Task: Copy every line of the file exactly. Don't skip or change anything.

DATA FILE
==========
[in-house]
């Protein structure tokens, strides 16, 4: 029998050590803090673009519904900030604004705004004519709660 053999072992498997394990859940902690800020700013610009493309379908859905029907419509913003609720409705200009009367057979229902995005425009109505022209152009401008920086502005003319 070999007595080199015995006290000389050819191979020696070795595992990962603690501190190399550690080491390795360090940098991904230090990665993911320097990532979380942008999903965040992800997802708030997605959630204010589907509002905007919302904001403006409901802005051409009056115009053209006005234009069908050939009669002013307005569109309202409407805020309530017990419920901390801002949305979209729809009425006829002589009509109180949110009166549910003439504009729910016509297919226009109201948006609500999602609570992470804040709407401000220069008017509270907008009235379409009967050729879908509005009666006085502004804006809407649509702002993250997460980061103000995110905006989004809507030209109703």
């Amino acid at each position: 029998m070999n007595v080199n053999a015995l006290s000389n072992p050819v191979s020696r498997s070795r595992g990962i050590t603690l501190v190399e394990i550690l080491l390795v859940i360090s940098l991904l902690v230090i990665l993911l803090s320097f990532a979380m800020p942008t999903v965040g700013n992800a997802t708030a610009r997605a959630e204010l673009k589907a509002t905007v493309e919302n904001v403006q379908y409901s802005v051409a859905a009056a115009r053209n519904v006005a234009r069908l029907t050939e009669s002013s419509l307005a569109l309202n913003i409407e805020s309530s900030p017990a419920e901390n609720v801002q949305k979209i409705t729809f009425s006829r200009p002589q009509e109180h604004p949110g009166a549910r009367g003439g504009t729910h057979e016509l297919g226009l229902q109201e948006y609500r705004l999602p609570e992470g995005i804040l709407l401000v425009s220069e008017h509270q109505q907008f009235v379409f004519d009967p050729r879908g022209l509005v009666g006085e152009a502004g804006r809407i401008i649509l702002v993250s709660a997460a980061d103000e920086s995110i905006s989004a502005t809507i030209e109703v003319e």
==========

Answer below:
[in-house]
């Protein structure tokens, strides 16, 4: 029998050590803090673009519904900030604004705004004519709660 053999072992498997394990859940902690800020700013610009493309379908859905029907419509913003609720409705200009009367057979229902995005425009109505022209152009401008920086502005003319 070999007595080199015995006290000389050819191979020696070795595992990962603690501190190399550690080491390795360090940098991904230090990665993911320097990532979380942008999903965040992800997802708030997605959630204010589907509002905007919302904001403006409901802005051409009056115009053209006005234009069908050939009669002013307005569109309202409407805020309530017990419920901390801002949305979209729809009425006829002589009509109180949110009166549910003439504009729910016509297919226009109201948006609500999602609570992470804040709407401000220069008017509270907008009235379409009967050729879908509005009666006085502004804006809407649509702002993250997460980061103000995110905006989004809507030209109703």
């Amino acid at each position: 029998m070999n007595v080199n053999a015995l006290s000389n072992p050819v191979s020696r498997s070795r595992g990962i050590t603690l501190v190399e394990i550690l080491l390795v859940i360090s940098l991904l902690v230090i990665l993911l803090s320097f990532a979380m800020p942008t999903v965040g700013n992800a997802t708030a610009r997605a959630e204010l673009k589907a509002t905007v493309e919302n904001v403006q379908y409901s802005v051409a859905a009056a115009r053209n519904v006005a234009r069908l029907t050939e009669s002013s419509l307005a569109l309202n913003i409407e805020s309530s900030p017990a419920e901390n609720v801002q949305k979209i409705t729809f009425s006829r200009p002589q009509e109180h604004p949110g009166a549910r009367g003439g504009t729910h057979e016509l297919g226009l229902q109201e948006y609500r705004l999602p609570e992470g995005i804040l709407l401000v425009s220069e008017h509270q109505q907008f009235v379409f004519d009967p050729r879908g022209l509005v009666g006085e152009a502004g804006r809407i401008i649509l702002v993250s709660a997460a980061d103000e920086s995110i905006s989004a502005t809507i030209e109703v003319e």